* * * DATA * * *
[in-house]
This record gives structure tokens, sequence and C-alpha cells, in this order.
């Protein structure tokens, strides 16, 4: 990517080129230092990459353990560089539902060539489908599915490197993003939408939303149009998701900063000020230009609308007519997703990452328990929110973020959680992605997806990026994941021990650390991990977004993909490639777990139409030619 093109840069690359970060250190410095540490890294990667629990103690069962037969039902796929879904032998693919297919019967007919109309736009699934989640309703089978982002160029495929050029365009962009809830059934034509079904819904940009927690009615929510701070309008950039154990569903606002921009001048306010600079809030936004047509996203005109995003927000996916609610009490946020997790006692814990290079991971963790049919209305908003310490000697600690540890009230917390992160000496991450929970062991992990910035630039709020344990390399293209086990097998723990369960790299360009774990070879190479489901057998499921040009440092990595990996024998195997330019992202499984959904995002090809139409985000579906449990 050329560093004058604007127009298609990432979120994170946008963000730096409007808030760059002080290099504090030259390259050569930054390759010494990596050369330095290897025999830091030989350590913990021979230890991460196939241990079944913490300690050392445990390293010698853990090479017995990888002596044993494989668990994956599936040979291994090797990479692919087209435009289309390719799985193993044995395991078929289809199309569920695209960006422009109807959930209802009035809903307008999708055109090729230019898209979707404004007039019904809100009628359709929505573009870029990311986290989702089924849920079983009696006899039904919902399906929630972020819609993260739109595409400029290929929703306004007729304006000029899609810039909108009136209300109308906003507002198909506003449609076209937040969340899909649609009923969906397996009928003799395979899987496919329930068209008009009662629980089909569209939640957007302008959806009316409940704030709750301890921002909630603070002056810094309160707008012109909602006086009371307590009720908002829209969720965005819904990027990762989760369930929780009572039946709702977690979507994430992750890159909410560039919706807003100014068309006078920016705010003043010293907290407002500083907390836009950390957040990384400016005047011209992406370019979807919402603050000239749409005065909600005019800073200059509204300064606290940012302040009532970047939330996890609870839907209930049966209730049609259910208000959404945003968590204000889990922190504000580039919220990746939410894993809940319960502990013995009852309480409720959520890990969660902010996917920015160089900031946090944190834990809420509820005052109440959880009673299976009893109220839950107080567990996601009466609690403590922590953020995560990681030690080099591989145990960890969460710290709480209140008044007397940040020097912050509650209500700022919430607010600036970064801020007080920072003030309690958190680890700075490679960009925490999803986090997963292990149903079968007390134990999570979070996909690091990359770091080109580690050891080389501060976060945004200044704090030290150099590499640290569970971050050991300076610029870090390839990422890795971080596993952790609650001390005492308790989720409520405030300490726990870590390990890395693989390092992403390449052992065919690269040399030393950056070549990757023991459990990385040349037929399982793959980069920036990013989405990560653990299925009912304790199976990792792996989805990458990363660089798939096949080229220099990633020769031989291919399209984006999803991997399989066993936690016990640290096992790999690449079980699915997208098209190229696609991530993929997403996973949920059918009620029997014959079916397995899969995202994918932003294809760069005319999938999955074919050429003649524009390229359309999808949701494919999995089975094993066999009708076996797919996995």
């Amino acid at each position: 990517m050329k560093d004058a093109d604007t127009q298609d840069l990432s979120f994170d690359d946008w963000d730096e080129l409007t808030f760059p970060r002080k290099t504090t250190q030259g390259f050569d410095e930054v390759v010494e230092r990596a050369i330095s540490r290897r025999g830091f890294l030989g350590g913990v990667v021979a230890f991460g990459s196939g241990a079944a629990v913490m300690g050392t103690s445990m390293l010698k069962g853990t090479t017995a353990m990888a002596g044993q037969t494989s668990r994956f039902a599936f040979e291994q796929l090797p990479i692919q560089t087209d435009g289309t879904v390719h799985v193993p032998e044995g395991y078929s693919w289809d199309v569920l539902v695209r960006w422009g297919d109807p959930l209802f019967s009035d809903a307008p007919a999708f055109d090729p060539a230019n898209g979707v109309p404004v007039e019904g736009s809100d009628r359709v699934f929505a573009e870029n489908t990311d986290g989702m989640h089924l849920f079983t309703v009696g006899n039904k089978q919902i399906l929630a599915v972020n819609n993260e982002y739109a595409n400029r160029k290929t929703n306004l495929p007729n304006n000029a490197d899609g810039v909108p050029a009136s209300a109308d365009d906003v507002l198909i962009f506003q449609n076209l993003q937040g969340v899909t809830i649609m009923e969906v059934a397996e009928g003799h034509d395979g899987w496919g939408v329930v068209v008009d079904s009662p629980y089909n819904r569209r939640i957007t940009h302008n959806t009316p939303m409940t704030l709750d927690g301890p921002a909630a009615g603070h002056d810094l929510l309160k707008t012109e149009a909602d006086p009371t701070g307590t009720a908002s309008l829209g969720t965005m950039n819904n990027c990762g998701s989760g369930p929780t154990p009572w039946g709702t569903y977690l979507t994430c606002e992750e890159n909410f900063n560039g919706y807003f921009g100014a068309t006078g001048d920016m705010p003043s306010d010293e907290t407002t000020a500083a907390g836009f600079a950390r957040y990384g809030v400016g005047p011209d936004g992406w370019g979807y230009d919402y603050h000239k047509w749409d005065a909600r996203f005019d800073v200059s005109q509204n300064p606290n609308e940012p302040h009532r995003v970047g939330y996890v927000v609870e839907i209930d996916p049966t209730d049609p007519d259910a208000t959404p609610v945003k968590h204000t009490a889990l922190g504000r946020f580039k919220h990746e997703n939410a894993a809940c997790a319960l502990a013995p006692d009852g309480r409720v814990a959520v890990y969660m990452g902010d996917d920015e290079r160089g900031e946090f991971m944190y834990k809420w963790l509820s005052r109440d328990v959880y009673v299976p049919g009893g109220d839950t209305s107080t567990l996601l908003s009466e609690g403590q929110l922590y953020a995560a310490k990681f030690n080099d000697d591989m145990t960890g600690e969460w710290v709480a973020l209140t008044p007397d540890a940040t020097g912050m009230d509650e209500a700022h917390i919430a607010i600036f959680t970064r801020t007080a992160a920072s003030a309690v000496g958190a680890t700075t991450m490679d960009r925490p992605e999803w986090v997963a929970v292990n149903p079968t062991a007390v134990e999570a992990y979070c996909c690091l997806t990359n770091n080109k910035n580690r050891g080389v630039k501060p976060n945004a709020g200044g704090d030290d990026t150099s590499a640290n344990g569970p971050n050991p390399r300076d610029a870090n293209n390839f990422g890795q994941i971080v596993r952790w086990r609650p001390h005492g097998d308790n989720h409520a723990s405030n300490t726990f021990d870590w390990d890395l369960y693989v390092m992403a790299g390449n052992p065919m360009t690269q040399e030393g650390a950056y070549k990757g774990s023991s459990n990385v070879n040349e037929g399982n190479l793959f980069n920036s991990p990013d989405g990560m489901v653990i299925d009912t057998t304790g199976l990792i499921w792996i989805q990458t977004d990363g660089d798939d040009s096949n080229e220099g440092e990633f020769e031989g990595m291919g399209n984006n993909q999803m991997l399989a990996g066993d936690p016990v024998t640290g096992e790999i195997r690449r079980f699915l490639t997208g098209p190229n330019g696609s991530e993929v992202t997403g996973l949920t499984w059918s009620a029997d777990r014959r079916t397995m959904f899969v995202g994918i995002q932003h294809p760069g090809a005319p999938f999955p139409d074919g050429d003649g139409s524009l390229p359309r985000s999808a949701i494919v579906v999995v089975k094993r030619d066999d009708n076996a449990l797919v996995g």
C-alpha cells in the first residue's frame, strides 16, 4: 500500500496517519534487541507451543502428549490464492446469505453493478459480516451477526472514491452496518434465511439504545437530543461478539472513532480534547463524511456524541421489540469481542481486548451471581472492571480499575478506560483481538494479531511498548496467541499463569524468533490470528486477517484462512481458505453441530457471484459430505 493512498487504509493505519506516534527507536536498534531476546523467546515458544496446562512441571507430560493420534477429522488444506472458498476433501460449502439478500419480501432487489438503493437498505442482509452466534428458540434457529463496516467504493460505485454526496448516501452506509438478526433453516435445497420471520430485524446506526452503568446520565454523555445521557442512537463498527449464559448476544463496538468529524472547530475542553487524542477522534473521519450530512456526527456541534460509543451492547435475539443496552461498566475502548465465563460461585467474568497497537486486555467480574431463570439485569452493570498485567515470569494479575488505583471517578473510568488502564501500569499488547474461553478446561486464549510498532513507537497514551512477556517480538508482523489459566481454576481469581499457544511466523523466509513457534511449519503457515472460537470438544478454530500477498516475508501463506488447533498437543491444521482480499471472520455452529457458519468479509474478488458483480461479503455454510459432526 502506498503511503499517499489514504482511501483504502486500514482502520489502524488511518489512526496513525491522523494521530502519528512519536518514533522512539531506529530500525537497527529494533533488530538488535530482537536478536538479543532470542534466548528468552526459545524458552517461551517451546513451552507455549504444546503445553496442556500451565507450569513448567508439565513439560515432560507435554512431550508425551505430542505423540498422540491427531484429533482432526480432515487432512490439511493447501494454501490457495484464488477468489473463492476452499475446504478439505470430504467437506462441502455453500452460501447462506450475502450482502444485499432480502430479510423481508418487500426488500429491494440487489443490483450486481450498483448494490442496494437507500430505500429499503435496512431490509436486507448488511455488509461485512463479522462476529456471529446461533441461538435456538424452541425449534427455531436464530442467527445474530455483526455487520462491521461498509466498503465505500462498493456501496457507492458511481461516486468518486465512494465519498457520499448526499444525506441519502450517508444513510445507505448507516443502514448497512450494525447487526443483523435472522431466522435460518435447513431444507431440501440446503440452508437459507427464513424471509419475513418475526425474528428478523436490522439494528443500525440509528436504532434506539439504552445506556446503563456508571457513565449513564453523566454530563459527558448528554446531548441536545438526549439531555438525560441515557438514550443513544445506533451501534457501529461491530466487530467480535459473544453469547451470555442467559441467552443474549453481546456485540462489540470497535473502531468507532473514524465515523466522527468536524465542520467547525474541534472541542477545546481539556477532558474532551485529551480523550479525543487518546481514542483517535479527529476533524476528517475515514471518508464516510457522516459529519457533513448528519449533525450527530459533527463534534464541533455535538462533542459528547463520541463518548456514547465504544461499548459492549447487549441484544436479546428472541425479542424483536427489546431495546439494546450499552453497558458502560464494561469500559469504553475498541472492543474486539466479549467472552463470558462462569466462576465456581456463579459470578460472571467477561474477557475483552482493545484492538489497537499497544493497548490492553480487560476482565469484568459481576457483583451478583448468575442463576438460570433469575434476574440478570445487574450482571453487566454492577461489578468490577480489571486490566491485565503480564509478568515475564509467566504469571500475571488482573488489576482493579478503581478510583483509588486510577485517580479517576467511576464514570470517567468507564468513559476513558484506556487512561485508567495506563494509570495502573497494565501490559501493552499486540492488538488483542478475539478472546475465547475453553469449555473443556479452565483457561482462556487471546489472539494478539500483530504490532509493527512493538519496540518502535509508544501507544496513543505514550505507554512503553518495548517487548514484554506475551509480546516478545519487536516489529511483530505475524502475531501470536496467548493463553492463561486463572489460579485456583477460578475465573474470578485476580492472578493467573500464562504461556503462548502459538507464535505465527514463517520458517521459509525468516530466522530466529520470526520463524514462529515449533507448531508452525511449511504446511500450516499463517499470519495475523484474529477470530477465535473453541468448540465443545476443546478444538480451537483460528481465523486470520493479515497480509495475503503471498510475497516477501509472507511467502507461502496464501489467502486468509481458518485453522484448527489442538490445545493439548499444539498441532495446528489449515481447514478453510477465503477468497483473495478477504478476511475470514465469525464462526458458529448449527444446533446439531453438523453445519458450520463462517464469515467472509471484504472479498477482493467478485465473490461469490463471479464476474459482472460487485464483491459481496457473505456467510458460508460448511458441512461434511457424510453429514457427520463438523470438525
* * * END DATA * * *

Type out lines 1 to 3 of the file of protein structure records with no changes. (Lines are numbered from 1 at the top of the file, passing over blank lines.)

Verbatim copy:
[in-house]
This record gives structure tokens, sequence and C-alpha cells, in this order.
């Protein structure tokens, strides 16, 4: 990517080129230092990459353990560089539902060539489908599915490197993003939408939303149009998701900063000020230009609308007519997703990452328990929110973020959680992605997806990026994941021990650390991990977004993909490639777990139409030619 093109840069690359970060250190410095540490890294990667629990103690069962037969039902796929879904032998693919297919019967007919109309736009699934989640309703089978982002160029495929050029365009962009809830059934034509079904819904940009927690009615929510701070309008950039154990569903606002921009001048306010600079809030936004047509996203005109995003927000996916609610009490946020997790006692814990290079991971963790049919209305908003310490000697600690540890009230917390992160000496991450929970062991992990910035630039709020344990390399293209086990097998723990369960790299360009774990070879190479489901057998499921040009440092990595990996024998195997330019992202499984959904995002090809139409985000579906449990 050329560093004058604007127009298609990432979120994170946008963000730096409007808030760059002080290099504090030259390259050569930054390759010494990596050369330095290897025999830091030989350590913990021979230890991460196939241990079944913490300690050392445990390293010698853990090479017995990888002596044993494989668990994956599936040979291994090797990479692919087209435009289309390719799985193993044995395991078929289809199309569920695209960006422009109807959930209802009035809903307008999708055109090729230019898209979707404004007039019904809100009628359709929505573009870029990311986290989702089924849920079983009696006899039904919902399906929630972020819609993260739109595409400029290929929703306004007729304006000029899609810039909108009136209300109308906003507002198909506003449609076209937040969340899909649609009923969906397996009928003799395979899987496919329930068209008009009662629980089909569209939640957007302008959806009316409940704030709750301890921002909630603070002056810094309160707008012109909602006086009371307590009720908002829209969720965005819904990027990762989760369930929780009572039946709702977690979507994430992750890159909410560039919706807003100014068309006078920016705010003043010293907290407002500083907390836009950390957040990384400016005047011209992406370019979807919402603050000239749409005065909600005019800073200059509204300064606290940012302040009532970047939330996890609870839907209930049966209730049609259910208000959404945003968590204000889990922190504000580039919220990746939410894993809940319960502990013995009852309480409720959520890990969660902010996917920015160089900031946090944190834990809420509820005052109440959880009673299976009893109220839950107080567990996601009466609690403590922590953020995560990681030690080099591989145990960890969460710290709480209140008044007397940040020097912050509650209500700022919430607010600036970064801020007080920072003030309690958190680890700075490679960009925490999803986090997963292990149903079968007390134990999570979070996909690091990359770091080109580690050891080389501060976060945004200044704090030290150099590499640290569970971050050991300076610029870090390839990422890795971080596993952790609650001390005492308790989720409520405030300490726990870590390990890395693989390092992403390449052992065919690269040399030393950056070549990757023991459990990385040349037929399982793959980069920036990013989405990560653990299925009912304790199976990792792996989805990458990363660089798939096949080229220099990633020769031989291919399209984006999803991997399989066993936690016990640290096992790999690449079980699915997208098209190229696609991530993929997403996973949920059918009620029997014959079916397995899969995202994918932003294809760069005319999938999955074919050429003649524009390229359309999808949701494919999995089975094993066999009708076996797919996995």